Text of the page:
An Hebrew and English Lexicon: Without Points

J. Johnson, 1807 - 799 páginas

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Página 76 - Whoever has tasted onions in Egypt must allow that none can be had better in any part of the universe. Here they are sweet, in other countries they are nauseous and strong; here they are soft, whereas in the north, and other parts, they are hard of digestion. Hence they cannot in any place be eaten with less prejudice and more satisfaction than in Egypt.
Página 15 - Am I a God at hand, saith the Lord, and not a God afar off? Can any hide himself in secret places that I shall not see him ? saith the Lord. Do not I fill heaven and earth ? saith the Lord.
Página 322 - That, changed through all, and yet in all the same; Great in the earth, as in the ethereal frame; Warms in the sun, refreshes in the breeze, Glows in the stars, and blossoms in the trees; Lives through all life, extends through all extent; Spreads undivided, operates unspent!
Página 413 - Thus the straw becomes every time smaller, till at last it resembles chopped straw. After this, with the fork just described, they cast the whole some yards from thence, and against the wind, which driving back the straw, the corn and the ears not threshed out fall apart from it and make another heap. A man collects the clods of dirt, and other impurities, to which any corn adheres, and throws them into a sieve. They afterwards place in a ring the heaps, in which a good many entire ears are still...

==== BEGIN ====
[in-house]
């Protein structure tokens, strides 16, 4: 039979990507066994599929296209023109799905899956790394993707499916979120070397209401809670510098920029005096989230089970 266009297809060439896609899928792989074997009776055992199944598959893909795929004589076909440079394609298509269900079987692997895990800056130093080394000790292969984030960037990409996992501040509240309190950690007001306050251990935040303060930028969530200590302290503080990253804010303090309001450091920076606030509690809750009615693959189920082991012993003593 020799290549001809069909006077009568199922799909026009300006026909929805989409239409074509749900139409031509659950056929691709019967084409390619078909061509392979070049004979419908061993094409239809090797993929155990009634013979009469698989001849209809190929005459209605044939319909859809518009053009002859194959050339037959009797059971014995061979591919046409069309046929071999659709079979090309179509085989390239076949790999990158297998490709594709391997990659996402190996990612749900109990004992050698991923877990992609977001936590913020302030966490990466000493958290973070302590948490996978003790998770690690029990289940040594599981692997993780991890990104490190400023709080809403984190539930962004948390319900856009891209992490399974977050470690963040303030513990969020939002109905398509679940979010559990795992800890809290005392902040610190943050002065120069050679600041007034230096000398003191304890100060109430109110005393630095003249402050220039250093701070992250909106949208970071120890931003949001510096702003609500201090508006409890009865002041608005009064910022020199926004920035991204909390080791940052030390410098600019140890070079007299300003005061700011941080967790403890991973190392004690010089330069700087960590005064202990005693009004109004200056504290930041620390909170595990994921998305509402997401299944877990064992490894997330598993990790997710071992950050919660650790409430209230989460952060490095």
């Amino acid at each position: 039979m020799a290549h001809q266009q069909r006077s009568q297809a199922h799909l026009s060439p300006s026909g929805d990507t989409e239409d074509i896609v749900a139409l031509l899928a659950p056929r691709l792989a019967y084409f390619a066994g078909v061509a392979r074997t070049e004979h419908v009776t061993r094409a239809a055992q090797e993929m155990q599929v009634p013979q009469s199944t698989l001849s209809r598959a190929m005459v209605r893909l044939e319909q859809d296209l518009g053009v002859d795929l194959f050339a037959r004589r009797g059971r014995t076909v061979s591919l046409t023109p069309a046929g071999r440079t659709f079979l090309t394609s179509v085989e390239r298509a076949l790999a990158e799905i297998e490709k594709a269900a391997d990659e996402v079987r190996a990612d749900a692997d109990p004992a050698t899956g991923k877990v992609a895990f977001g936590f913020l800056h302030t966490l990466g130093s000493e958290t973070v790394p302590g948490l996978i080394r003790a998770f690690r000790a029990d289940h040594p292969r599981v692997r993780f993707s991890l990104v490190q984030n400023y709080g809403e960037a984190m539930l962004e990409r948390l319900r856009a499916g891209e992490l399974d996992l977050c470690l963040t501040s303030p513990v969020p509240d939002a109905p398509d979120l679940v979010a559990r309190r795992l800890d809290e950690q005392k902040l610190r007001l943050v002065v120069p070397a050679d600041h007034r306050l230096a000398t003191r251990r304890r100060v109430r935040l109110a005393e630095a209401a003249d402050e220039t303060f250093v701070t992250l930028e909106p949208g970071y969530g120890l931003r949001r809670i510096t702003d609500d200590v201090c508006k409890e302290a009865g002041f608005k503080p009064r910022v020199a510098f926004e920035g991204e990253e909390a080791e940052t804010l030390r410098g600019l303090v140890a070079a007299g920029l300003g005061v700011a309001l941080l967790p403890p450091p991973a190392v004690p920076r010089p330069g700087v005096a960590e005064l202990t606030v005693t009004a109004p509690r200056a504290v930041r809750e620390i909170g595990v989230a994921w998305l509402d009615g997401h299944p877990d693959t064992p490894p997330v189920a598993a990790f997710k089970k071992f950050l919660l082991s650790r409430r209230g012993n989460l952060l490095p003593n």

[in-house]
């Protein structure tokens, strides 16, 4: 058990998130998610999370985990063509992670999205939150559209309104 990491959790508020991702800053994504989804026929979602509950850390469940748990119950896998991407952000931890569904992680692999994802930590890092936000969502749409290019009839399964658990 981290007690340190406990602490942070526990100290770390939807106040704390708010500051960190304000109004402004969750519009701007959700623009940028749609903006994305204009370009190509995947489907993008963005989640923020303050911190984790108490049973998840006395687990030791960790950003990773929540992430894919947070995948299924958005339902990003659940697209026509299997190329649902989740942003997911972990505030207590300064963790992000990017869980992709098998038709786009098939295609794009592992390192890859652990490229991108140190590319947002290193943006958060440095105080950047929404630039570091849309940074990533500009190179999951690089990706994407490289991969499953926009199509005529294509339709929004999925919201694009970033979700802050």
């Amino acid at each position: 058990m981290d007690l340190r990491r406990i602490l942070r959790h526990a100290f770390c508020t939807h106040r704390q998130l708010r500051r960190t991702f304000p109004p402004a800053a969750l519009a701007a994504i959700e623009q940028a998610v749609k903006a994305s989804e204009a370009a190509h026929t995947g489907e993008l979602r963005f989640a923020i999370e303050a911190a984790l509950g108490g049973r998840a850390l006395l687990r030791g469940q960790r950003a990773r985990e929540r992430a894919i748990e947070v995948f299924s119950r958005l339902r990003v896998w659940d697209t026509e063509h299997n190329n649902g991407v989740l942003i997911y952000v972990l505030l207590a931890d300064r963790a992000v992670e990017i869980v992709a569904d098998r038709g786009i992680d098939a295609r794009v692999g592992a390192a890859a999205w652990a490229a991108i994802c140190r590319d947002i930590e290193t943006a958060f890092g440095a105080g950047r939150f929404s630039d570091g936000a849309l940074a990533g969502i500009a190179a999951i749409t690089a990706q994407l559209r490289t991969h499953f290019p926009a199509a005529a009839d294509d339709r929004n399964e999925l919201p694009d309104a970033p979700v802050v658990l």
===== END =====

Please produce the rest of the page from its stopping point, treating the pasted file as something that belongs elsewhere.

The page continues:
Página 261 - On further enquiry we found, that one of them had, two months before, washed the dead corpse of a chief, and that on this account she was not to handle any food for five months. The other had performed the same office to the corpse of another person of inferior rank, and was now under the...
Página 533 - ... ever he could, till he carried them several times round the village ; and it was impossible to stop him, otherwise than by obstructing the passage. This sight pleased me so well, that I w°ould have it repeated : and to try their strength, I made a full-grown negro mount the smallest, and two others the largest.
Página 97 - It was a custom of the ancient Heathens, when they had gathered in all their fruits, to take a kid, and boil it in the dam's milk, and then, in a magical way, to go about and besprinkle with it all their trees, and fields, and gardens, and orchards ; thinking by this means they should make them fructify and bring forth fruit again more abundantly the following year :"-" wherefore,
Página 401 - Moloch was of brass, sitting on a throne of the same metal, adorned with a royal crown, having the head of a calf, and his arms extended as if to embrace any one. When they...
Página ii - ... time to the ordinary interruptions of life than is common. In an hospitable, friendly, and pleasant neighbourhood, he visited little; alleging, that such a course of life neither suited his temper, his health, nor his studies. Yet he was of sociable manners ; and his conversation always instructive, often delightful : for his stores of knowledge were so large, that he has often been called a walking library. He belonged to no clubs; he frequented no public places: and there are few men, who,...
Página 437 - It is the custom in almost all the East for the women to wear rings in their noses, in the left nostril, which is bored low down in the middle. These rings are of gold, and have commonly two pearls and one ruby between, placed in the ring. I never saw a girl or young woman in Arabia, or in all Persia, who did not wear a ring after this manner in her nostril.

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